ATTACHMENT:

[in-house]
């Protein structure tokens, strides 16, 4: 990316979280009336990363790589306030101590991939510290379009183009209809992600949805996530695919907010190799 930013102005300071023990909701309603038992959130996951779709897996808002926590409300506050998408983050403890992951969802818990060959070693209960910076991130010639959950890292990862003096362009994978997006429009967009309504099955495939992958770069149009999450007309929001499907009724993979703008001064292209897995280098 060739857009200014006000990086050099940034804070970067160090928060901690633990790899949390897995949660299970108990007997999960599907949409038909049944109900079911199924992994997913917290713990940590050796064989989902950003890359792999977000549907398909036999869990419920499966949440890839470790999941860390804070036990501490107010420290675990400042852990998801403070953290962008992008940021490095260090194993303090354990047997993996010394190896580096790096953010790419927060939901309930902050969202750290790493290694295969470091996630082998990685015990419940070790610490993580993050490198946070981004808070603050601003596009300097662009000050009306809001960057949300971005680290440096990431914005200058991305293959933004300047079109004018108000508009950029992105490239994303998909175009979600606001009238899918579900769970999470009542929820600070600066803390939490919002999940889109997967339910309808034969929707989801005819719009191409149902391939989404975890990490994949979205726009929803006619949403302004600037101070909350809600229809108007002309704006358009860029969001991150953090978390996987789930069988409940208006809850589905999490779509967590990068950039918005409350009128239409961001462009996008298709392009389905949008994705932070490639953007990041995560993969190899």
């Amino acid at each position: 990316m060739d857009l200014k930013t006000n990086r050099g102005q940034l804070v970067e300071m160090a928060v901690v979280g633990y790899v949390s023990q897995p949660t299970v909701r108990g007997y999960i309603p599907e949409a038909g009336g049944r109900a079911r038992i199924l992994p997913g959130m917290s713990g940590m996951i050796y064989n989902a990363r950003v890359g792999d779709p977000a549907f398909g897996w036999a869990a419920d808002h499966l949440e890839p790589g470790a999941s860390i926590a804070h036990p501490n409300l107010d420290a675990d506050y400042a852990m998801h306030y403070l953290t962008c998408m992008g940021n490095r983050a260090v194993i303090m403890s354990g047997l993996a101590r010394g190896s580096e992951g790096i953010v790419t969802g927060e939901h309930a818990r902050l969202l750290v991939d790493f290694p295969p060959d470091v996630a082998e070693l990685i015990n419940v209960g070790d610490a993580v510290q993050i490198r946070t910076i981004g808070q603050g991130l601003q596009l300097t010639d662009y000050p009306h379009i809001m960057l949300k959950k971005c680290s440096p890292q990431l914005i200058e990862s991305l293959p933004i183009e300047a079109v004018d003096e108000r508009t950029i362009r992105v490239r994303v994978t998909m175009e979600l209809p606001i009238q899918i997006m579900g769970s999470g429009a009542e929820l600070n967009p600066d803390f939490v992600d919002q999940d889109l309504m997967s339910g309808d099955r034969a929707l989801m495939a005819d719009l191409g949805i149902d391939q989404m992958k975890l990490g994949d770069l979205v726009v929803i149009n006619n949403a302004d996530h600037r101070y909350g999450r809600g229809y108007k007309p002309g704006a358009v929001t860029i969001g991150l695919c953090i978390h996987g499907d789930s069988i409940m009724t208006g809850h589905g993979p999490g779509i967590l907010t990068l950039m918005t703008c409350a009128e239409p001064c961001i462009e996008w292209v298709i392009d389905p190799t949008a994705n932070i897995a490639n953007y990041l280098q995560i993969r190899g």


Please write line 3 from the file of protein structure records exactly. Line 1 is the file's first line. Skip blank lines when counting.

């Amino acid at each position: 990316m060739d857009l200014k930013t006000n990086r050099g102005q940034l804070v970067e300071m160090a928060v901690v979280g633990y790899v949390s023990q897995p949660t299970v909701r108990g007997y999960i309603p599907e949409a038909g009336g049944r109900a079911r038992i199924l992994p997913g959130m917290s713990g940590m996951i050796y064989n989902a990363r950003v890359g792999d779709p977000a549907f398909g897996w036999a869990a419920d808002h499966l949440e890839p790589g470790a999941s860390i926590a804070h036990p501490n409300l107010d420290a675990d506050y400042a852990m998801h306030y403070l953290t962008c998408m992008g940021n490095r983050a260090v194993i303090m403890s354990g047997l993996a101590r010394g190896s580096e992951g790096i953010v790419t969802g927060e939901h309930a818990r902050l969202l750290v991939d790493f290694p295969p060959d470091v996630a082998e070693l990685i015990n419940v209960g070790d610490a993580v510290q993050i490198r946070t910076i981004g808070q603050g991130l601003q596009l300097t010639d662009y000050p009306h379009i809001m960057l949300k959950k971005c680290s440096p890292q990431l914005i200058e990862s991305l293959p933004i183009e300047a079109v004018d003096e108000r508009t950029i362009r992105v490239r994303v994978t998909m175009e979600l209809p606001i009238q899918i997006m579900g769970s999470g429009a009542e929820l600070n967009p600066d803390f939490v992600d919002q999940d889109l309504m997967s339910g309808d099955r034969a929707l989801m495939a005819d719009l191409g949805i149902d391939q989404m992958k975890l990490g994949d770069l979205v726009v929803i149009n006619n949403a302004d996530h600037r101070y909350g999450r809600g229809y108007k007309p002309g704006a358009v929001t860029i969001g991150l695919c953090i978390h996987g499907d789930s069988i409940m009724t208006g809850h589905g993979p999490g779509i967590l907010t990068l950039m918005t703008c409350a009128e239409p001064c961001i462009e996008w292209v298709i392009d389905p190799t949008a994705n932070i897995a490639n953007y990041l280098q995560i993969r190899g």